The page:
8. Texas Tech’s Zhaire Smith with a 360 alley-oop

7. Jacksonville State’s Jamall Gregory from the logo

6. Murray State’s Ja Morant flexes on Alabama

5. Arizona’s Rawle Alkins with no regard for human life

4. Texas’ Kerwin Roach does not like North Carolina

3. Illinois State’s Madison Williams deserves to get a tech for this dunk

2. Northern Colorado’s Jordan Davis shows what happens when humans are bred with airplanes

1. Iowa State’s Lindell Wigginton with felonious assault on Khadeem Lattin

Elijah Clarance leaving Illinois State to turn pro

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Illinois State will be short a player for the 2018-19 season, as it was announced Tuesday that 6-foot-4 guard Elijah Clarance has decided to forego his final three seasons of eligibility and turn pro.

A native of Sweden, Clarance’s decision comes on the heels of a very good performance for his nation’s Under-20 team during this summer’s FIBA U20 European Championships. In seven games Clarance averaged 22.4 points, 6.4 rebounds and 2.7 assists per game, leading the tournament in scoring.

Dealing with injuries for a portion of the 2017-18 season, Clarance appeared in 21 games for the Redbirds and averaged 2.7 points and 1.3 assists in 11.1 minutes per game. Losing Clarance gives head coach Dan Muller one less option on the perimeter in 2018-19, but by no means is the cupboard bare.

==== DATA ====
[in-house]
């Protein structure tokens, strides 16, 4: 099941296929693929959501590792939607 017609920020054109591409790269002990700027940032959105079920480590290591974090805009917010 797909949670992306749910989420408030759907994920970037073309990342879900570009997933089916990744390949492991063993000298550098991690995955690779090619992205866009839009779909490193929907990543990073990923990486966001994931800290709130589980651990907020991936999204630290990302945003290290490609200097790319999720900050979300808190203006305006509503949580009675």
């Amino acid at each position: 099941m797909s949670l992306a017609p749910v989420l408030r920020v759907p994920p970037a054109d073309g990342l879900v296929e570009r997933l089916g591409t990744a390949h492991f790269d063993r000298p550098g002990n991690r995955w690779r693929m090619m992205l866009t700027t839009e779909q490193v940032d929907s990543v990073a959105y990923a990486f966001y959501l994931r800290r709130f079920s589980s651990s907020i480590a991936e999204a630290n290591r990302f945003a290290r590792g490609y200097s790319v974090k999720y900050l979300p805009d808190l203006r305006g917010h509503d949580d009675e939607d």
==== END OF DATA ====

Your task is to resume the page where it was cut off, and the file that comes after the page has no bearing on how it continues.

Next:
With Illinois State returning its top four scorers from last year’s 18-win team, including double-figure scorers Milik Yarbrough, Keyshawn Evans and Phil Fayne, the Redbirds are capable of challenging reigning Missouri Valley champion and Final Four participant Loyola this season.

Chris Duhon named Illinois State assistant coach

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NORMAL, Ill. (AP) — Former Chicago Bulls point guard Chris Duhon has joined the staff of Illinois State University as an assistant coach.

Illinois State coach Dan Muller announced Duhon’s appointment Monday, saying he brings “a high level of on-the-court experience and success” to the university’s basketball program.

Duhon resigned as an assistant coach at Marshall in January 2017 after his arrest for driving on a revoked license. His driver’s license was revoked for driving under the influence in 2015.